This past Thursday, both Impossible and Polaroid celebrated the opening of Instant Revolution at the Impossible Project NYC Space. With this inaugural exhibition commemorating the Polaroid Classic Line and an ongoing collaboration between two world-leading analog instant pioneers, Instant Revolution portrayed the revolutionary aspects of how artists create, consider and define analog photography. Attendees took in the many shades of the last original Polaroid Spectra film ever produced, while enjoying the warmth of live vinyl music and the company of friends and enthusiasts. Our good friends and fellow Impossible fanatics, Jesse Freidin and Patrick Tobin, were there to capture all the action on PX100 UV+ and PZ600 UV+.

Thank you so much to all who attended, and congratulations to the artists! Instant Revolution will be on display at the Impossible Project NYC Space during regular open hours: Monday through Friday 11am–7pm and on Weekends 12pm–5pm until March 23rd, don’t miss your chance to see it!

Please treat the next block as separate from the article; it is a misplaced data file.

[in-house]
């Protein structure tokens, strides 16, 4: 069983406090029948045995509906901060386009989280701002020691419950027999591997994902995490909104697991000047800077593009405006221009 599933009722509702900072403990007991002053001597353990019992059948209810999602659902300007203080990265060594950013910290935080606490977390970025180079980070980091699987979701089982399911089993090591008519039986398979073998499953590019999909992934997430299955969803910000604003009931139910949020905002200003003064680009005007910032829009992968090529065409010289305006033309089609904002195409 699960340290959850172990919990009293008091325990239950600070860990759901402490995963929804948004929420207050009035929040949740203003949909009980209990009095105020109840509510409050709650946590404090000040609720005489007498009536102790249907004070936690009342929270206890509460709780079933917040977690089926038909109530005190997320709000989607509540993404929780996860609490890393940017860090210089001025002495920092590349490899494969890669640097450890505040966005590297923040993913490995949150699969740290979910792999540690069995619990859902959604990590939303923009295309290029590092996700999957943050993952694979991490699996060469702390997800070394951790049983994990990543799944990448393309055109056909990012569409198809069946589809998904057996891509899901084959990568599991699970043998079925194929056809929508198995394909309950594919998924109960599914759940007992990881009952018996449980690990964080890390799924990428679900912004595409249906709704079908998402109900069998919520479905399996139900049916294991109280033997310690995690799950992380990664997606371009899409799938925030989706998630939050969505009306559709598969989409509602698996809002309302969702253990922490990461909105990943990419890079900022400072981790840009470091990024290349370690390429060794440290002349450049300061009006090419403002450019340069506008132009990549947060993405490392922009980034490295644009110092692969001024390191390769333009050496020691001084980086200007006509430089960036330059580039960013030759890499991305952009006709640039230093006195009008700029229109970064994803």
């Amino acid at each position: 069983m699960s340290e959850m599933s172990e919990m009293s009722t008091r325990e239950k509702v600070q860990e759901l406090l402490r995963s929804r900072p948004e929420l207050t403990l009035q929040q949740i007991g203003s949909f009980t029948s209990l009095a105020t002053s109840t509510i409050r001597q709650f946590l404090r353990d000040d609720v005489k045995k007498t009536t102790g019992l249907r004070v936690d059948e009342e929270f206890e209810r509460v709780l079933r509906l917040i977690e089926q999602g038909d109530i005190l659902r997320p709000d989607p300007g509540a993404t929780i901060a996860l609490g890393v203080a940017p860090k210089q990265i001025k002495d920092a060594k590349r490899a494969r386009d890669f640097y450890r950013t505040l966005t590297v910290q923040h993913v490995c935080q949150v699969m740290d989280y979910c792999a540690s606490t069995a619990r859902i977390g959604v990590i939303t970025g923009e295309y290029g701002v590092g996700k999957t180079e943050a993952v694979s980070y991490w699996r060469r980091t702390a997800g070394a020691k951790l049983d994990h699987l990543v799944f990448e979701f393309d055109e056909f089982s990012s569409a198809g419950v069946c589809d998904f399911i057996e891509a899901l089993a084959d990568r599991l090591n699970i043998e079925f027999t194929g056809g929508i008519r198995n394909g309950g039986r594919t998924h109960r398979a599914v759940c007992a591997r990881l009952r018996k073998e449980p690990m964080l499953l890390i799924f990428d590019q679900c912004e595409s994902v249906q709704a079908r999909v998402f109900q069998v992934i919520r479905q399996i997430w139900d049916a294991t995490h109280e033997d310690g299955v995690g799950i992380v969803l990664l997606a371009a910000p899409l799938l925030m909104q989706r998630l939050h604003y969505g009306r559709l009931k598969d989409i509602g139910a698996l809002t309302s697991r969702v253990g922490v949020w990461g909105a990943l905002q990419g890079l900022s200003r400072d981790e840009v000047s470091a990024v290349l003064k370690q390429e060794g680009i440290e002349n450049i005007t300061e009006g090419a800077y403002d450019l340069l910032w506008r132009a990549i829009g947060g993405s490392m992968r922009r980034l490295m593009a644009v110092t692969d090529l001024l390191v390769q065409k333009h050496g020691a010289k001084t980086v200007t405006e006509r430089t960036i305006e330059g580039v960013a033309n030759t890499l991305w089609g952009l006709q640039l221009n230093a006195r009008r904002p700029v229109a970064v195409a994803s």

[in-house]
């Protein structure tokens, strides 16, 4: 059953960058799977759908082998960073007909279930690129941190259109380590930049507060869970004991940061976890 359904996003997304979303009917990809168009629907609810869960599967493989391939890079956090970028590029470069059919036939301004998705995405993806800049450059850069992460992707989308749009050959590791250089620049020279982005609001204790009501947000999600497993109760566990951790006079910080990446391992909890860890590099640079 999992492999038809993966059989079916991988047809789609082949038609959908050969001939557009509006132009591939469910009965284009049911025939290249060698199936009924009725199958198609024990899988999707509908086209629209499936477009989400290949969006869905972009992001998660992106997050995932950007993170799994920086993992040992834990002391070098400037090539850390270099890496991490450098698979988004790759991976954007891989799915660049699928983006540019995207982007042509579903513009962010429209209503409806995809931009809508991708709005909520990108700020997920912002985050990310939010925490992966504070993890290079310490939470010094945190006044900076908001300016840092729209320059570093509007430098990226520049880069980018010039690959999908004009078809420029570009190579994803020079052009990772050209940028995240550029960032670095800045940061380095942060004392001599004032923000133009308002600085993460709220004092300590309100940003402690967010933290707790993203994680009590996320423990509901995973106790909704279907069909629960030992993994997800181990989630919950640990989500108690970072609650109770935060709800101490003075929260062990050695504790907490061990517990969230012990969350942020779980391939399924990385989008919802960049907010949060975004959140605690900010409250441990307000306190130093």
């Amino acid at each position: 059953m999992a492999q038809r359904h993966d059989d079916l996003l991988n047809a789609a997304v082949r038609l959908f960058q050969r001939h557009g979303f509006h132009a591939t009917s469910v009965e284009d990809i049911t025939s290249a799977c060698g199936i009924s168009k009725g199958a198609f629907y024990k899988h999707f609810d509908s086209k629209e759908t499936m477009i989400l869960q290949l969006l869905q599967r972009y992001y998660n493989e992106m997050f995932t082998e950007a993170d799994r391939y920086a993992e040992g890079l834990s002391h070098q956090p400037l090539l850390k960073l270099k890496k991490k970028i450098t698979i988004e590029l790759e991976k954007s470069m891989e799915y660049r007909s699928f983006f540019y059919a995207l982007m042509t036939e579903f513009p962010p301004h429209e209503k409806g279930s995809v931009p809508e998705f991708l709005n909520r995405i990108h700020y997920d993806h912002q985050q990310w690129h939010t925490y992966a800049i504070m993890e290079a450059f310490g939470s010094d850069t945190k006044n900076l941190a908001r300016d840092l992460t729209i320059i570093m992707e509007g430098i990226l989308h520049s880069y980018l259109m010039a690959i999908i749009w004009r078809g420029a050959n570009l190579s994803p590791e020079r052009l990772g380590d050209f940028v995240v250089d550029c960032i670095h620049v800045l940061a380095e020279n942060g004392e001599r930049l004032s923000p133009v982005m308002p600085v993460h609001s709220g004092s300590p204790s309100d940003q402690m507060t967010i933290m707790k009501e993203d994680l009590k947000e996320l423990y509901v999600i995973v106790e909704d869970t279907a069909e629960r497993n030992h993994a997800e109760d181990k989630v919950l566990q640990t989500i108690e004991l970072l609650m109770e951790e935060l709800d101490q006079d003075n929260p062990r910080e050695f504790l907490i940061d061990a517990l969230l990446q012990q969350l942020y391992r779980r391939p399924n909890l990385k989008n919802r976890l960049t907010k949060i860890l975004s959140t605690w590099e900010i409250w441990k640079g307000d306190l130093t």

No. 282

Announcing Instant Revolution @ The Impossible Project NYC Space!

Jon Campolo, | 1636 days ago

February 9 – March 23, 2012
6pm-9pm
The Impossible Project Space NYC
425 Broadway
5th Floor
New York NY 10013
Gary Baseman
  • James Franco
  • Maripol
  • Mary Ellen Mark
  • Jennifer Juniper Stratford

POLAROID and IMPOSSIBLE present
INSTANT REVOLUTION

To celebrate the collaboration between Polaroid and Impossible, The Impossible Project NYC Space will host a very special group exhibition dedicated to showcasing five of the world’s freshest contemporary photographers. For more than 60 years, the instant image has been a revolutionary aspect of how artists create, consider and define analog photography. The five artists featured in INSTANT REVOLUTION all take different approaches to illustrating their relationship with analog photography.